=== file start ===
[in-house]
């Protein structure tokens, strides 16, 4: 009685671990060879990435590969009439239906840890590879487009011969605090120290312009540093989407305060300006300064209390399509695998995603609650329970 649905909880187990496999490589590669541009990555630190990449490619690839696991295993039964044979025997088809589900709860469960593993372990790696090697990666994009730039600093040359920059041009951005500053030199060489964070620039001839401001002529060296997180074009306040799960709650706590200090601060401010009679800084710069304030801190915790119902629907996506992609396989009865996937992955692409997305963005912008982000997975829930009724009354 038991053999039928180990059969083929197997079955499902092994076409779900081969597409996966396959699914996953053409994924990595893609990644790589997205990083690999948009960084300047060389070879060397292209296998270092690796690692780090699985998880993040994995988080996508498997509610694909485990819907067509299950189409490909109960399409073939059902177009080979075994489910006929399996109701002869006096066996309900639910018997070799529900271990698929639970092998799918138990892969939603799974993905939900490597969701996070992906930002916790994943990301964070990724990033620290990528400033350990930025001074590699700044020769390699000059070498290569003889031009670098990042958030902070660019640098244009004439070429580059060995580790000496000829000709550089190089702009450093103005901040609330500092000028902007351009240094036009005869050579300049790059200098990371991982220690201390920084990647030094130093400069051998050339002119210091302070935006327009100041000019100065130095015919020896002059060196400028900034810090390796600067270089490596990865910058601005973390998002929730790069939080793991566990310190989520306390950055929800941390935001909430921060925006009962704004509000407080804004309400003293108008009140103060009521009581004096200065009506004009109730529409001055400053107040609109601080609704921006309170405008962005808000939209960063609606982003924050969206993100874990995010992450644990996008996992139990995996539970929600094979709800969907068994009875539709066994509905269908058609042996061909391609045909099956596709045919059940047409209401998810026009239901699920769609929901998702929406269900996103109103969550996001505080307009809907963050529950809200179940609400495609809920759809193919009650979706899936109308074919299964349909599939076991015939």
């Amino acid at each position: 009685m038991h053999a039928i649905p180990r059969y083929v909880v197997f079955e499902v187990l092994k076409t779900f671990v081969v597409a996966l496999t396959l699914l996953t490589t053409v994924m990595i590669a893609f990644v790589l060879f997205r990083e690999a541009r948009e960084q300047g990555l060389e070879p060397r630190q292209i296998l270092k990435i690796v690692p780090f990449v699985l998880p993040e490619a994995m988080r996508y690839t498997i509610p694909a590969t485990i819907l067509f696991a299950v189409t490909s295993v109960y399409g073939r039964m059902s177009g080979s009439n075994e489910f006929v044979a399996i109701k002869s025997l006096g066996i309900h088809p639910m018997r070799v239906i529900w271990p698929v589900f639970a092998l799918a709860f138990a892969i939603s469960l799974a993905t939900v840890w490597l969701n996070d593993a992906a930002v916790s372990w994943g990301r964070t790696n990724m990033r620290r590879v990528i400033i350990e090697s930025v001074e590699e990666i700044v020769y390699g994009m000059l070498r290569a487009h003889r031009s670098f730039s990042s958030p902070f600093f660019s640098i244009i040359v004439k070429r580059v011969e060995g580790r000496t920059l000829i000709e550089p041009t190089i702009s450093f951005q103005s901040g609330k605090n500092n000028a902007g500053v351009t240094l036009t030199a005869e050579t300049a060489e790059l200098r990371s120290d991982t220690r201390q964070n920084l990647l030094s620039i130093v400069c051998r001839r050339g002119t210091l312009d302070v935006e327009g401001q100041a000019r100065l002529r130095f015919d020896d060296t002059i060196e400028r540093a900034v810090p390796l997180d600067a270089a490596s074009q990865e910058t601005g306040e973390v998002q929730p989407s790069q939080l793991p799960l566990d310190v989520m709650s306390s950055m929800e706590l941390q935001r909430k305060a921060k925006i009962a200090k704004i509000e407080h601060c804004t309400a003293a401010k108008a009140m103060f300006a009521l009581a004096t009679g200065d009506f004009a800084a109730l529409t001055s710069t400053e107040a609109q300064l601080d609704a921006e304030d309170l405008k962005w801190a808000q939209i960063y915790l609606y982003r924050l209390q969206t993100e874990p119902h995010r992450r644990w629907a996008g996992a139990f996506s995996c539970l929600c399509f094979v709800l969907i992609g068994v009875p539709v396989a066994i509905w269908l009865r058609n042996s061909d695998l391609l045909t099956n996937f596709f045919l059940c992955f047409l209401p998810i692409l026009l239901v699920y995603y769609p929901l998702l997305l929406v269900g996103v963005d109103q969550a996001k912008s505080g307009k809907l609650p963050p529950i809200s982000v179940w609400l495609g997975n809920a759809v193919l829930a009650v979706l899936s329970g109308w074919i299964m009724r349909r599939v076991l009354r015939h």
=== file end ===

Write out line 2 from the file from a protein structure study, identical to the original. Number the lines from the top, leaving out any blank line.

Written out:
């Protein structure tokens, strides 16, 4: 009685671990060879990435590969009439239906840890590879487009011969605090120290312009540093989407305060300006300064209390399509695998995603609650329970 649905909880187990496999490589590669541009990555630190990449490619690839696991295993039964044979025997088809589900709860469960593993372990790696090697990666994009730039600093040359920059041009951005500053030199060489964070620039001839401001002529060296997180074009306040799960709650706590200090601060401010009679800084710069304030801190915790119902629907996506992609396989009865996937992955692409997305963005912008982000997975829930009724009354 038991053999039928180990059969083929197997079955499902092994076409779900081969597409996966396959699914996953053409994924990595893609990644790589997205990083690999948009960084300047060389070879060397292209296998270092690796690692780090699985998880993040994995988080996508498997509610694909485990819907067509299950189409490909109960399409073939059902177009080979075994489910006929399996109701002869006096066996309900639910018997070799529900271990698929639970092998799918138990892969939603799974993905939900490597969701996070992906930002916790994943990301964070990724990033620290990528400033350990930025001074590699700044020769390699000059070498290569003889031009670098990042958030902070660019640098244009004439070429580059060995580790000496000829000709550089190089702009450093103005901040609330500092000028902007351009240094036009005869050579300049790059200098990371991982220690201390920084990647030094130093400069051998050339002119210091302070935006327009100041000019100065130095015919020896002059060196400028900034810090390796600067270089490596990865910058601005973390998002929730790069939080793991566990310190989520306390950055929800941390935001909430921060925006009962704004509000407080804004309400003293108008009140103060009521009581004096200065009506004009109730529409001055400053107040609109601080609704921006309170405008962005808000939209960063609606982003924050969206993100874990995010992450644990996008996992139990995996539970929600094979709800969907068994009875539709066994509905269908058609042996061909391609045909099956596709045919059940047409209401998810026009239901699920769609929901998702929406269900996103109103969550996001505080307009809907963050529950809200179940609400495609809920759809193919009650979706899936109308074919299964349909599939076991015939």